Note: This plexiladder.pos file can be opened with CooRecorder as the accompanying image file plexiladder.jpg is also available here.

Your selection of Data-type for the calibration file: When the gray scale regions are all laying on a line one after the other on the calibration target, the data-type of the calibration image when stored as a .pos file can very well be of type "Sorted data" like for a normal ring width coordinate file. Though if the regions are distributed e.g. like on a chessboard, then "Type of data" should be set to one of the Raw data types, otherwise CooRecorder will complain about "Erroneous order among points". In the case of raw type of datafile, the points will not be sorted in any order. Neither do you have to care about the order as CooRecorder will automatically sort the gray shades for data conversion in the right way.

Checking the calibration file and creating a calibration curve

To create the "calibration curve" which will be used for calibrations, you should now issue the command "CI-measurements /Create or load calibration curve" and then, within the window that pops up, "Calibration CURVES/Create(X-Ray) calibration curve from ladder image .pos file".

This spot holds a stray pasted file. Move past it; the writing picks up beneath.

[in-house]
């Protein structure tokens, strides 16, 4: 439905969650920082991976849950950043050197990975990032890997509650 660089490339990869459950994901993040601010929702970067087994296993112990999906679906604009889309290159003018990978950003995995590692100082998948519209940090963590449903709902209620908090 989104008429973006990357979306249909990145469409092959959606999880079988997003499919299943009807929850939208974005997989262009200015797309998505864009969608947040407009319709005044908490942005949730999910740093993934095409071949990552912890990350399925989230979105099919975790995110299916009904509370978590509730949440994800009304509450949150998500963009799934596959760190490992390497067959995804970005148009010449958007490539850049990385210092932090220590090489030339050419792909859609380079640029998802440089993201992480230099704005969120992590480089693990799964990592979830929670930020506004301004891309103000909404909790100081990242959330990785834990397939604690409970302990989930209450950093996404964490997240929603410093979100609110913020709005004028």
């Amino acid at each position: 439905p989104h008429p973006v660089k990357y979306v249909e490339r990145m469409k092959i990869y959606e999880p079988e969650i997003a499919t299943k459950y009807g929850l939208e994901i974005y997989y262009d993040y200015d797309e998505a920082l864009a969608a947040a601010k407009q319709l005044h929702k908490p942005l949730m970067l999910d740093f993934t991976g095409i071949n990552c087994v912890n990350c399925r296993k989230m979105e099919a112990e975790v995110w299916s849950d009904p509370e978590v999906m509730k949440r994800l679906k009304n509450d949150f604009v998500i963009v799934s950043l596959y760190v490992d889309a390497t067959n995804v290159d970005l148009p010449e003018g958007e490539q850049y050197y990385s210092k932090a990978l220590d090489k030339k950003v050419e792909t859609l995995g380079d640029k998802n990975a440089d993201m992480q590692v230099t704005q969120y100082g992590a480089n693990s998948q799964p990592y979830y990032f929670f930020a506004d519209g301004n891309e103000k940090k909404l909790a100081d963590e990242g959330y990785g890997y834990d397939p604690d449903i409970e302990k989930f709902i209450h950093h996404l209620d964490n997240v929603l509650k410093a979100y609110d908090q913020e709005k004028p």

This command will lay out the measurement frames from which the gray scale values (shades) will be calculated. It will also check the consistency of the point-labels (describing known scaled density values for the various parts of the ladder) and create a "Calibration curve" as shown in the diagram above. This curve will be used to transform gray scale values into densities when you later create CI data (blue lb-button) from the various gray shades of the X-ray scanned image of a wooden sample. You should carefully inspect the calibration curve and how the the frames are laid out. If you find errors, make your updates, save the file and see that you create a new calibration curve as described above.

When the calibration curve looks correct, see that you save it (Calibration CURVES/Save calibration curve(s)). The calibration curve is now loaded and ready to be used. Though to have calibration actually turned ON, you have to see that the radiobutton for "Calibration ON" is checked, see in lower right corner above. After you have closed the "CI calibration curve" window, you should also close the calibration image file.

Next time you want to use this calibration curve, use the command CI-Measurements/Create or load calibration curve and then Calibration CURVES/Load calibration curve(s). And again, do not forget to set the Calibration ON radiobutton before closing this window.